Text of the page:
Saitama's Seven Super Snacks
Saitama Prefecture, roughly 20 kilometers (12.4 miles) from central Tokyo, is often overlooked as a destination. But it's worth exploring for its preserved Edo-Period sites, the railway museum, the beautiful Hikawa Shrine, and the Super Arena, which often hosts A-list pop and rock stars. But Saitama's culinary culture is unique, and often unsung.
People in Washington state once flocked to Seattle to enjoy Umai-Do Bakery's famousimogashi. They often referred to it as the “Japanese snickerdoodle,” but for the people of Saitama, imogashi, or sweet potato snacks, are part of a food tradition they've enjoyed since the Edo Period (1603–1868). These sweet potato snacks abound in Saitama’s Kawagoe area, which is known for its sweet potato harvest. The imosenbei (baked sweet potatoes), imonatto (sweet potatoes boiled with syrup), and the imokempi (sweet potatoes dusted with sugar) are must-tries.
6. Zerii Furai
The katakana spelling of this delicacy (ゼリーフライ) gives this Japanese snack its American-sounding label, zerii furai, or jelly fry. Jelly fries are mainly made of okara, or Japanese bean curd, which gives the goody its gooey texture. The curd is sometimes mixed with vegetables and potatoes, making it a filling snack. The north Saitama city of Gyoda is the jelly fry capital, and has even made a map for your jelly fry pilgrimage.
Just about every region in Japan has its own way of making udon. Saitama has long been a center for high-quality wheat production, and its noodle industry has followed suit. Kazo udon, named after the northern Saitama city of Kazo, is made using traditional methods, kneading and cutting the noodles by hand. Other local forms of udon get a unique twist through the addition of local products, such as Fuyaya Niboto udon and its spring onion broth, and Niiza udon, which turns orange from the addition of carrots during the kneading process.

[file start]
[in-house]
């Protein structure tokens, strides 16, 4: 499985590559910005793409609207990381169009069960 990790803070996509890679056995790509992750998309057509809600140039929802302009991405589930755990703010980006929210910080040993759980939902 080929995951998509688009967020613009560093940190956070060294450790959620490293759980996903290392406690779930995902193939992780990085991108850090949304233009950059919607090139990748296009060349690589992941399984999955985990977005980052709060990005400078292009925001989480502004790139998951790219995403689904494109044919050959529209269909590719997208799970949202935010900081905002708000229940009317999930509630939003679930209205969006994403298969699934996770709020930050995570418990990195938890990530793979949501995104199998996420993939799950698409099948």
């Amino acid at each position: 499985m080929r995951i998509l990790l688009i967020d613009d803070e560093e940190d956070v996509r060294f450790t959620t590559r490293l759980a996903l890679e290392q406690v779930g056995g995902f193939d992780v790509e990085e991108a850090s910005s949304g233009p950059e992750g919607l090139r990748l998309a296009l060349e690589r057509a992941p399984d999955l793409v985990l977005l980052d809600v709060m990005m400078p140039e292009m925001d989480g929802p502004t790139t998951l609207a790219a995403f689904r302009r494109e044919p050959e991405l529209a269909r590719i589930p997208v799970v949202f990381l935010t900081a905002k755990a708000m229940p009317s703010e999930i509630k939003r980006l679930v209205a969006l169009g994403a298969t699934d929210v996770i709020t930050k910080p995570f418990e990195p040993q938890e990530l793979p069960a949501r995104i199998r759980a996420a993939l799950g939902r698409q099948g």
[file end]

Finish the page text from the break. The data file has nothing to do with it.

4. Shoyu +
Japan is usually known for two food items: sushi and ramen. There's no better way to enjoy them, though, than to pair them with Japanese soy sauce, especially the shoyu okoku produced in Saitama’s Hidaka City. Its unique flavor comes from fresh soybeans (instead of the usual processed defatted soybeans) and a traditional brewing process using cedar pails (instead of the modern brewing tanks that affect the aging stage of the soy sauce). Not too salty, not too strong—a full, well-rounded flavor is what Saitama’s shoyu is all about.
3. Soka Senbei
A popular snack for fashionable Edo-Period citizens, this soy sauce-laced rice cracker, made in the eastern Saitama city of Soka, continues to enjoy its popularity. While many Japanese companies produce senbei by machine nowadays, a number of Saitama artisans still use older methods, baking the senbei by hand and drying the crust in the sun.
These sugary brown bread sticks abound in the streets of Kawagoe City. It’s an airy type of pastry that seems to be a cross between cotton candy and a meringue—a perfect snack to recall Edo-Period nostalgia as you explore the city, which is also called Koedo, or "Little Tokyo."
This traditional snack made of glutinous rice and dusted with kinako, or toasted soybean flour, is common in the northern part of Saitama Prefecture. It's been a favorite since the Edo Period because of its light texture and delicate taste, which starts with a crispy bite and ends with a lingering touch of sweetness.